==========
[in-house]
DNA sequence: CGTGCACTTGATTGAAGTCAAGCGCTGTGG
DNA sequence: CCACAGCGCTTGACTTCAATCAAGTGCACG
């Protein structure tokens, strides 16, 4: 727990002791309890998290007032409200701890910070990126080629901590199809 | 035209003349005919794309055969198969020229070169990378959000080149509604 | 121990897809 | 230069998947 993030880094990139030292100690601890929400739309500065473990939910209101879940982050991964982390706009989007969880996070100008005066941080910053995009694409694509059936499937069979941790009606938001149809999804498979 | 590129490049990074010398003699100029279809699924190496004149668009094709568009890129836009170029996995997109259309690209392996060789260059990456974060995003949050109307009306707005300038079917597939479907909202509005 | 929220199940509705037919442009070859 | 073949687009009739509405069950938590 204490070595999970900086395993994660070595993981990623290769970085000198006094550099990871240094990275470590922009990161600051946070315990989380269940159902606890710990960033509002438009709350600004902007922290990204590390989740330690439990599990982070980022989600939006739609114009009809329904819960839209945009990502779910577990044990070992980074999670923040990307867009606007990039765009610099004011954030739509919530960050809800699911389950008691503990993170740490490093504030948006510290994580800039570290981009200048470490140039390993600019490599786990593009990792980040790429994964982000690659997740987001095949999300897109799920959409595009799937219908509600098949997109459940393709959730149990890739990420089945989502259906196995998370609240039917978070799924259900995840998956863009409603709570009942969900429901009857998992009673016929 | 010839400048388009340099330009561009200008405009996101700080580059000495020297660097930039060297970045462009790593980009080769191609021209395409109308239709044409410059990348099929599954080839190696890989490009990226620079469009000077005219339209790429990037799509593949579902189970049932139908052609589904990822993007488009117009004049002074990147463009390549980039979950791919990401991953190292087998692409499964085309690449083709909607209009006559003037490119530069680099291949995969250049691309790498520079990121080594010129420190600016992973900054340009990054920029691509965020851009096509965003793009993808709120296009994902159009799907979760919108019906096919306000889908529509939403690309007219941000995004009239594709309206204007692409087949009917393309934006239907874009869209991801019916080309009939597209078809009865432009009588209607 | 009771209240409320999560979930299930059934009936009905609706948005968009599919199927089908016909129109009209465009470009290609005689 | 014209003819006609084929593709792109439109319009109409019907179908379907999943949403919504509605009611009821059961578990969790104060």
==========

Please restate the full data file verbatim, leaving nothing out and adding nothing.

[in-house]
DNA sequence: CGTGCACTTGATTGAAGTCAAGCGCTGTGG
DNA sequence: CCACAGCGCTTGACTTCAATCAAGTGCACG
């Protein structure tokens, strides 16, 4: 727990002791309890998290007032409200701890910070990126080629901590199809 | 035209003349005919794309055969198969020229070169990378959000080149509604 | 121990897809 | 230069998947 993030880094990139030292100690601890929400739309500065473990939910209101879940982050991964982390706009989007969880996070100008005066941080910053995009694409694509059936499937069979941790009606938001149809999804498979 | 590129490049990074010398003699100029279809699924190496004149668009094709568009890129836009170029996995997109259309690209392996060789260059990456974060995003949050109307009306707005300038079917597939479907909202509005 | 929220199940509705037919442009070859 | 073949687009009739509405069950938590 204490070595999970900086395993994660070595993981990623290769970085000198006094550099990871240094990275470590922009990161600051946070315990989380269940159902606890710990960033509002438009709350600004902007922290990204590390989740330690439990599990982070980022989600939006739609114009009809329904819960839209945009990502779910577990044990070992980074999670923040990307867009606007990039765009610099004011954030739509919530960050809800699911389950008691503990993170740490490093504030948006510290994580800039570290981009200048470490140039390993600019490599786990593009990792980040790429994964982000690659997740987001095949999300897109799920959409595009799937219908509600098949997109459940393709959730149990890739990420089945989502259906196995998370609240039917978070799924259900995840998956863009409603709570009942969900429901009857998992009673016929 | 010839400048388009340099330009561009200008405009996101700080580059000495020297660097930039060297970045462009790593980009080769191609021209395409109308239709044409410059990348099929599954080839190696890989490009990226620079469009000077005219339209790429990037799509593949579902189970049932139908052609589904990822993007488009117009004049002074990147463009390549980039979950791919990401991953190292087998692409499964085309690449083709909607209009006559003037490119530069680099291949995969250049691309790498520079990121080594010129420190600016992973900054340009990054920029691509965020851009096509965003793009993808709120296009994902159009799907979760919108019906096919306000889908529509939403690309007219941000995004009239594709309206204007692409087949009917393309934006239907874009869209991801019916080309009939597209078809009865432009009588209607 | 009771209240409320999560979930299930059934009936009905609706948005968009599919199927089908016909129109009209465009470009290609005689 | 014209003819006609084929593709792109439109319009109409019907179908379907999943949403919504509605009611009821059961578990969790104060």